Sustainable Development Scenario

A cleaner and more inclusive energy future

The world is currently not on track to meet the main energy-related components of the Sustainable Development Goals (SDGs), agreed by 193 countries in 2015. The IEA’s Sustainable Development Scenario (SDS) outlines a major transformation of the global energy system, showing how the world can change course to deliver on the three main energy-related SDGs simultaneously.


A new approach to energy and sustainable development

Based on existing and announced policies – as described in the IEA New Policies Scenario – the world is not on course to tackle climate change, achieve universal access to energy, or substantially reduce the severe health impacts of air pollution. The SDS sets out an ambitious but pragmatic vision of how the global energy sector can evolve in order to achieve the SDGs.




The SDS and the Paris Agreement

The SDS is fully aligned with the Paris Agreement’s goal of “holding the increase in the global average temperature to well below 2 °C above pre-industrial levels and pursuing efforts to limit the temperature increase to 1.5 °C”.

To achieve the temperature goal, the Paris Agreement calls for emissions to peak as soon as possible and reduce rapidly thereafter, leading to a balance between anthropogenic emissions by sources and removals by sinks (i.e. net-zero emissions) in the second half of this century. These conditions are met in the SDS: global CO2 emissions peak around 2020 and then decline steeply to 2040, on course towards net-zero emissions in the latter half of the century.

From now until 2040 (the period covered by the model), the emissions trajectory of the SDS is at the lower end of other decarbonisation scenarios projecting a median temperature rise in 2100 of around 1.7 °C to 1.8 °C. It is also within the envelope of scenarios projecting a temperature rise below 1.5 °C.

The ultimate long-term temperature outcome will depend on the trajectory of emissions after 2040 – including when global CO2 emissions reach net zero – as well as levels of emissions of other types of greenhouse gases. A continuation of the SDS pre-2040 emissions reduction rate would lead to global energy-sector CO2 emissions falling to net-zero around 2070, still at the lower end of the other scenarios projecting a temperature rise of 1.7-1.8 °C. Maintaining this rate of reduction of energy- and process-related emissions after 2040 will require continued technological innovation, including for carbon capture, utilisation and storage (CCUS) and so-called negative emissions technologies that allow for CO2 to be withdrawn from the atmosphere at scale. This underscores the importance of innovation in the SDS in the decades before 2040. Further, the science around emissions trajectories and climate implications is still evolving, and IEA scenarios will continue to be updated in light of the latest science.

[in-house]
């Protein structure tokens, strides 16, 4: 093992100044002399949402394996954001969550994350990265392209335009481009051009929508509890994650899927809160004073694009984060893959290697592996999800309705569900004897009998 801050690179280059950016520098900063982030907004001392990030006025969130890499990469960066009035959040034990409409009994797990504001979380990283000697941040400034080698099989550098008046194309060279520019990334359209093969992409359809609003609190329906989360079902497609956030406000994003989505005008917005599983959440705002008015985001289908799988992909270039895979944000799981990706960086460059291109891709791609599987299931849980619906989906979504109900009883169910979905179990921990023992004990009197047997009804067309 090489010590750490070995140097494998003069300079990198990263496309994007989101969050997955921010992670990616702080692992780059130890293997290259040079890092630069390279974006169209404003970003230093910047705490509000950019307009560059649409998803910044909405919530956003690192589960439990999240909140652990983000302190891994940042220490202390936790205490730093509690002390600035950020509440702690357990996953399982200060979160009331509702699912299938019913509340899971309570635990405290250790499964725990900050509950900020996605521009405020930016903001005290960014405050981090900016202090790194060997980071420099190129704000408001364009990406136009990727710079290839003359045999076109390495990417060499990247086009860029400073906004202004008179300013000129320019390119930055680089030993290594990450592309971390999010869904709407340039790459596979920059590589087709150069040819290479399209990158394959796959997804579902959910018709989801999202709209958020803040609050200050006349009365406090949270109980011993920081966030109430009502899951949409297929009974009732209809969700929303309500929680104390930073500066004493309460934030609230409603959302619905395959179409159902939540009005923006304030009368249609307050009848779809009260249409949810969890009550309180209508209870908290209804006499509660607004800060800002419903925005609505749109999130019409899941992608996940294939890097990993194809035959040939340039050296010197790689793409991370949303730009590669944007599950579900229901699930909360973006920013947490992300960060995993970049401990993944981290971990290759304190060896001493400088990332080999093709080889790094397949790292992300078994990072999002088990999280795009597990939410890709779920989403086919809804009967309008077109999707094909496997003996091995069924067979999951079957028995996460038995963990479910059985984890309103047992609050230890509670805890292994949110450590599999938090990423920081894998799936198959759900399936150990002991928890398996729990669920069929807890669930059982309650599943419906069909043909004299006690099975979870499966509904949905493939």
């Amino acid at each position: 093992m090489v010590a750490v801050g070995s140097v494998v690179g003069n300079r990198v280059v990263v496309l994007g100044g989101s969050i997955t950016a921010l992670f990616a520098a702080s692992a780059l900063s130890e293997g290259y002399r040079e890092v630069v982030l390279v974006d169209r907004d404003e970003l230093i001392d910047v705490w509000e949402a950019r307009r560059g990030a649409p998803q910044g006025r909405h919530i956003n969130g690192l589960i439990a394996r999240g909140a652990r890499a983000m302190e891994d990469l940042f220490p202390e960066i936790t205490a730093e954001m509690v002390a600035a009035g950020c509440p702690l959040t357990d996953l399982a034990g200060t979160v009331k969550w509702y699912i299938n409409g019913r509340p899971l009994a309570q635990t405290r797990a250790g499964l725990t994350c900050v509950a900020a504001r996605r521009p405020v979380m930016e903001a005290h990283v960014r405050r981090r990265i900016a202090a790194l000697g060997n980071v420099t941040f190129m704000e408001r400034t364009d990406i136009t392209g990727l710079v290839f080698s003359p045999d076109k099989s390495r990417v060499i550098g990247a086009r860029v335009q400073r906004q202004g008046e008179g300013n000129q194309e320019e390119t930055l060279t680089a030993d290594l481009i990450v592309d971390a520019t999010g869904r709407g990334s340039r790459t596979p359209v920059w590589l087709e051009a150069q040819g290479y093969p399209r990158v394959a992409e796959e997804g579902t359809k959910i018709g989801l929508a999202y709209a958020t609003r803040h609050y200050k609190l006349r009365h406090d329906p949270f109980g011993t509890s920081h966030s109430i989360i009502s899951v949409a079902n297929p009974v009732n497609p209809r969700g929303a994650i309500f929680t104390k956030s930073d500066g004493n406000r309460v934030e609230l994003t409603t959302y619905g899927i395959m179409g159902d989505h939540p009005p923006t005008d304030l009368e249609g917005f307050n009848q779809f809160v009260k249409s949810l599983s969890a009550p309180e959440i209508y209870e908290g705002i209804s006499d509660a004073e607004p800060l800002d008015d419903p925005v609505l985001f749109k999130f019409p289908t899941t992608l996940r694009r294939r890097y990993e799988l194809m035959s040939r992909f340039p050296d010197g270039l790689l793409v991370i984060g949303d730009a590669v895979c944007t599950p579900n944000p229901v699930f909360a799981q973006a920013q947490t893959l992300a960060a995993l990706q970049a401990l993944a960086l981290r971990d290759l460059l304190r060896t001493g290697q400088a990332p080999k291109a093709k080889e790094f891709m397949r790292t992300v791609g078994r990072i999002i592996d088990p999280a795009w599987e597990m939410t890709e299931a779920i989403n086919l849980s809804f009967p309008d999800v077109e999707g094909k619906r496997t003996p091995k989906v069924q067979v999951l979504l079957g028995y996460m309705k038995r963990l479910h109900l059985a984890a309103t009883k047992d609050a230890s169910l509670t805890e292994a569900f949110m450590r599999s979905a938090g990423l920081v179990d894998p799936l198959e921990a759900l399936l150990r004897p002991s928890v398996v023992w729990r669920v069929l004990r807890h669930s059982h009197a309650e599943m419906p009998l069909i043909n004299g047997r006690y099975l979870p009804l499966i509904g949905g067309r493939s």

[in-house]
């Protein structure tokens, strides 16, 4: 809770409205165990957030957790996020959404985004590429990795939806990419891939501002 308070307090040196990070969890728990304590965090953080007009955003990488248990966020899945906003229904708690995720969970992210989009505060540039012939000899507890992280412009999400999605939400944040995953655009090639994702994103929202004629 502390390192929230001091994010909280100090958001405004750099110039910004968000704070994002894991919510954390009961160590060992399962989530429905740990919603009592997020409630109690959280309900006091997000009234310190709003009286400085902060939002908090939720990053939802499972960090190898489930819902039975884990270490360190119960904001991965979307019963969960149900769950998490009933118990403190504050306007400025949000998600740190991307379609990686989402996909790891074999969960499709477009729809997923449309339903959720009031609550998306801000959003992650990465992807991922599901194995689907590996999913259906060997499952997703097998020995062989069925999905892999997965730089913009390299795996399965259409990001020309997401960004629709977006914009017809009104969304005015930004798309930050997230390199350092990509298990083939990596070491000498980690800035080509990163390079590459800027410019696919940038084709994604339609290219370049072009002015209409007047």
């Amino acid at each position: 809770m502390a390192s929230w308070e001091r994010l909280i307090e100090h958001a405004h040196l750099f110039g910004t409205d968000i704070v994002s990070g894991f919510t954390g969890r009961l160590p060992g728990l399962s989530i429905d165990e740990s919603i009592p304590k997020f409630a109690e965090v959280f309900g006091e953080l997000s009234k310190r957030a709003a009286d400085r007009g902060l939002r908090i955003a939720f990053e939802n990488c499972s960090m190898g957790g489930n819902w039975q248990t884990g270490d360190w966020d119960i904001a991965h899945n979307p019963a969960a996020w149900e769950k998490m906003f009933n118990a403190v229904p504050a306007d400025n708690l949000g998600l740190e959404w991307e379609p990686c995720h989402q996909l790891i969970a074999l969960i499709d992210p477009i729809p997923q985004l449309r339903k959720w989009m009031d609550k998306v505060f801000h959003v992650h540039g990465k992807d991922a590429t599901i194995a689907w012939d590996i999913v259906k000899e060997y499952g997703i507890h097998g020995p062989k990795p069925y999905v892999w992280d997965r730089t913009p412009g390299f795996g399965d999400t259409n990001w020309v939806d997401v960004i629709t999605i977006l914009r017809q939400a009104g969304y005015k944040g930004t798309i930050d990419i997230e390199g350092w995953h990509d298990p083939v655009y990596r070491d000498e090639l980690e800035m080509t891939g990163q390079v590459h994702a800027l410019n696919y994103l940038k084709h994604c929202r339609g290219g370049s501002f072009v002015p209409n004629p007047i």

The Paris Agreement is also clear that climate change mitigation objectives should be fulfilled in the context of sustainable development and efforts to eradicate poverty. The Sustainable Development Scenario explicitly supports these broader development efforts (in contrast to most other decarbonisation scenarios), in particular through its energy access and cleaner air dimensions.

Note: Scenarios projecting a median temperature rise in 2100 of around 1.7 °C to 1.8 °C are those following Representative Concentration Pathway (RCP) 2.6 in the Shared Socioeconomic Pathways (SSP) database. See https://tntcat.iiasa.ac.at/SspDb/

Achieving three objectives in parallel

There is no trade-off between achieving climate objectives and delivering on energy access and air pollution goals.

Good policy design can exploit synergies between the three parallel objectives of the SDS.  Achieving universal access to modern energy only leads to a small increase in CO2 emissions (0.1%), the climate effect of which is more than offset by lower methane emissions due to a reduction in use of traditional biomass cookstoves.

Further, the transition to a low-carbon economy leads to a more efficient energy system that relies less on fuel combustion; this plays a major role in improving air quality, reducing both outdoor and household air pollution. The achievement of universal energy access all but eliminates household air pollution by 2030, due to reduced smoke from cooking fires. To reduce outdoor pollution further, the SDS includes policies that mandate the installation of advanced pollution control technologies and mechanisms for monitoring and enforcement.

Investment

The transition requires only a modest increase in investment, with renewables and energy efficiency leading the way,

The SDS presents an energy transition where renewables and energy efficiency lead the charge in reducing CO2 emissions as well as reducing pollutants that cause poor air quality.  Renewables become the dominant force in power generation, providing over 60% of global electricity generation by 2040.Wind and solar PV, in particular, soon become the cheapest sources of electricity in many countries and provide one-third of all electricity in 2040. Emissions reduction in transport, industry and buildings are achieved largely through greatly enhanced energy efficiency and increasing levels of electrification of end-uses.  Overall, achieving the vision of the SDS would require an increase of only around 15% in energy investment globally, relative to NPS.